Floating home. An autonomous alternative

Many cities are facing problems to build new appartments for their inhabitants. Few free areas and the great cost of facilities required are big drawbacks to do it. Some cities such as Amsterdam or London make use of canals to live in. However, the floating home is still a concept with too many problems. Researchers from the Fraunhofer Institute have designed a house that could be a great option for those inhabited places. Let’s see how.

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Floating home. Living surrounded by water

As we have mentioned before, many problems arise when thinking about living in a floating home. The connection to services such as water, electricity or sewage is complex. Then, the solution could be a self-suficient building. And that’s why we have brought this amazing solution to a building services blog. As clean energy production is one of the goals nowadays, why can’t we get some tips from this inventive projects?

The project will be placed in the Lake Geierswalde, in Germany. The house will be standing on a 13 x 13 meters steel pontoon. It has 109 squared meters of living space divided in two floors. Besides, you can enjoy a 15 squared meters terrace to watch the whole lake.

Building services for an amazing floating home

But let’s talk about what we are in. How are building services integrated in this peculiar building? Well, let’s start with solar cells. They are integrated in the building envelope and Li-Po batteries store the energy. Those batteries are integrated into the textile concrete walls or into the stair elements to save space.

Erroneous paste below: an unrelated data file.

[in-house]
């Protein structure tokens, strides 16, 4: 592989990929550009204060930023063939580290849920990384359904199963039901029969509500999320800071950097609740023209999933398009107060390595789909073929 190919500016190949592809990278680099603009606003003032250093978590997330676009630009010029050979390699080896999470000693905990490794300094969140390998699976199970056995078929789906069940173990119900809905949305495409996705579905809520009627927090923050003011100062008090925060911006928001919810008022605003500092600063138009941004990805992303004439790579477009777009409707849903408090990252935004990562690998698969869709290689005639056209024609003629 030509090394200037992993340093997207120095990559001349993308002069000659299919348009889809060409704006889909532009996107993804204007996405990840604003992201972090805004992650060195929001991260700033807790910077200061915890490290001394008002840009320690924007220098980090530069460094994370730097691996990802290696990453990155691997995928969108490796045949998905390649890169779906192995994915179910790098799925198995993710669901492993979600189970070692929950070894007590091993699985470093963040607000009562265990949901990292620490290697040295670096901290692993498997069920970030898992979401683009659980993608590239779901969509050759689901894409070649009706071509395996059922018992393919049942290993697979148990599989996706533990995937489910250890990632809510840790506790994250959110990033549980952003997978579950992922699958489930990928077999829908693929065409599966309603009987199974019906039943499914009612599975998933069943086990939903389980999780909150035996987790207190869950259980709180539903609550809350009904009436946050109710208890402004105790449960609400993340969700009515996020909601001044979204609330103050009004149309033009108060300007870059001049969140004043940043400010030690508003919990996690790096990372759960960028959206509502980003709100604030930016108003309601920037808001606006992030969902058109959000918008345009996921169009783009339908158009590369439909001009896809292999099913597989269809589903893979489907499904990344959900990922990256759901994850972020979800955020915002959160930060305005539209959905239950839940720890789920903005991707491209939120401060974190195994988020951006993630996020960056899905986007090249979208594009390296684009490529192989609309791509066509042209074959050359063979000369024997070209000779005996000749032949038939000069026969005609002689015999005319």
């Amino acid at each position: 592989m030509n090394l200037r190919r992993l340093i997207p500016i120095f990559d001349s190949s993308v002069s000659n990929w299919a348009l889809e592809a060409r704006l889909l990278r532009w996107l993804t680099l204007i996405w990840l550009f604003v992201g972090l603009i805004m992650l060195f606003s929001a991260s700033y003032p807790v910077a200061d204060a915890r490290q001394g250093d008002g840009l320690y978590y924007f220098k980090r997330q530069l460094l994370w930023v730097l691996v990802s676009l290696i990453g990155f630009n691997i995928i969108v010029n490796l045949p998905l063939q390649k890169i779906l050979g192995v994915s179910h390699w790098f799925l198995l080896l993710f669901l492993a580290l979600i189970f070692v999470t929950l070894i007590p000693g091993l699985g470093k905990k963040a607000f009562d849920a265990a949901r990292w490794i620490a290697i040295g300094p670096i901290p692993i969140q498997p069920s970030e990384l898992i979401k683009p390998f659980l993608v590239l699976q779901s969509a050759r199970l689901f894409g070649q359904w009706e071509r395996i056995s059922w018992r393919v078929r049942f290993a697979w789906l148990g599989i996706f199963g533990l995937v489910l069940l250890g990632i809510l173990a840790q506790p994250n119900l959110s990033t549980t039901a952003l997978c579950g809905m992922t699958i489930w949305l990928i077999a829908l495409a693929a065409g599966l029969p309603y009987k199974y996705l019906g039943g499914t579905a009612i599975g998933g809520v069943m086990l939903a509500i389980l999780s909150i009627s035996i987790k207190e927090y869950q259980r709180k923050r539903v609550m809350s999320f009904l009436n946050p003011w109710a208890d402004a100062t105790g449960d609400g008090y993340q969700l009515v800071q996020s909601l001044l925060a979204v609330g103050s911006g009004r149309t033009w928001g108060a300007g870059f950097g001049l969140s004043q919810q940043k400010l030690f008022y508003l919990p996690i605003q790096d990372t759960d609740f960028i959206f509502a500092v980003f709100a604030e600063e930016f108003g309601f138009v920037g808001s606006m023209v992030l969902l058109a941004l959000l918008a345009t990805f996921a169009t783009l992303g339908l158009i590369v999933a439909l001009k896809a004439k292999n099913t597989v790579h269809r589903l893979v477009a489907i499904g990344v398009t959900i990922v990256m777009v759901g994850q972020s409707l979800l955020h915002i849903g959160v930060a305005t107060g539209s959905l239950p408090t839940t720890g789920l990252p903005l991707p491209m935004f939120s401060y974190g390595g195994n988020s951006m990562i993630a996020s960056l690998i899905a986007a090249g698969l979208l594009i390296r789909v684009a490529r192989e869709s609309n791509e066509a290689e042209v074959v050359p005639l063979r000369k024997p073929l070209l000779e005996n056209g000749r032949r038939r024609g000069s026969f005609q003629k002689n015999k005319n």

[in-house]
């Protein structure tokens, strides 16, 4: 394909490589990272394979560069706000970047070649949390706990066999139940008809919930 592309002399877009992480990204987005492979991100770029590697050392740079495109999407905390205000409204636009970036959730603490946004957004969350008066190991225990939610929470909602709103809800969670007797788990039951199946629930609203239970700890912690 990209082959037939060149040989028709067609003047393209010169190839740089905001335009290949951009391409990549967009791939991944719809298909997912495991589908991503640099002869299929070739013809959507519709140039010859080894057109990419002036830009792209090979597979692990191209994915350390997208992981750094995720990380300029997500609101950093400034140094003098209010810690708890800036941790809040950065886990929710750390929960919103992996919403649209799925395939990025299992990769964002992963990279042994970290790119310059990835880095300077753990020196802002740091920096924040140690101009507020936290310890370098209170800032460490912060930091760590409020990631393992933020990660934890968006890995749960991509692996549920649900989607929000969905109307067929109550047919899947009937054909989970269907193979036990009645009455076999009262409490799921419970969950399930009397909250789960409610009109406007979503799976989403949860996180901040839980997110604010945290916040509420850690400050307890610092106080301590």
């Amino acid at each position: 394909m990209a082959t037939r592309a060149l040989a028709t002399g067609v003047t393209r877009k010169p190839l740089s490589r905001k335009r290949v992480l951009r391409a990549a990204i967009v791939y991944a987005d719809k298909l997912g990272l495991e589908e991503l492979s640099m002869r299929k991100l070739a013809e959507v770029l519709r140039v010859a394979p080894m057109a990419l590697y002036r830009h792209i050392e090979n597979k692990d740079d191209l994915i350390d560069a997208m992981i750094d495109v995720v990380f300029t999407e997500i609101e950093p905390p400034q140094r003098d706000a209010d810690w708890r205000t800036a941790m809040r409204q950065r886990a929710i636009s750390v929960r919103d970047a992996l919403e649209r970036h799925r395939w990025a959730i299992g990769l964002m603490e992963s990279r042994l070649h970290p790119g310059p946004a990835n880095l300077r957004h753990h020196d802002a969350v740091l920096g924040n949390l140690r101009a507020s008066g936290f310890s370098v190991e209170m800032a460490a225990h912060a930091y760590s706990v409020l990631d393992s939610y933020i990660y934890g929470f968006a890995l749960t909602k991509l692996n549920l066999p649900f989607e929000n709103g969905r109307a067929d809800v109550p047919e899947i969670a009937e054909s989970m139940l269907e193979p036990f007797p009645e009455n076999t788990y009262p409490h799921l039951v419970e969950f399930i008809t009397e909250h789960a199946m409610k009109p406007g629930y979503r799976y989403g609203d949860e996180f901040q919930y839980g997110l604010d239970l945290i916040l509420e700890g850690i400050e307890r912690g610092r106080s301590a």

Let’s go through heating and cooling now. It’s a very complex system that makes use of salt-hydrates and a zeolith thermal storage system. According to Dr. Burkhard Fassauer, “when the fireplace is on, the salt hydrates liquefy and begin to absorb heat“. When it is absolutely liquified, it can store energy hardly for ever. To release heat, a radio-based technology is used to produce crystallization. However, this system isn’t enough to warm up the house in winter. That’s why we need the zeolith storage. Regarding cooling, an evaporative system will be the key point to cool down the envelope of the building.

Finally, we should talk about water. It’s the least advanced part of the building at the moment. To obtain a good system to provide clean water, researchers are relying on a combination of ceramic membranes and various electrochemical and photocatalytic processes.

We hope that the project will be fully finished by 2017. Furthermore, we do believe that some technologies used there can be also helpful for common buildings.

Source: Gizmag, Fraunhofer

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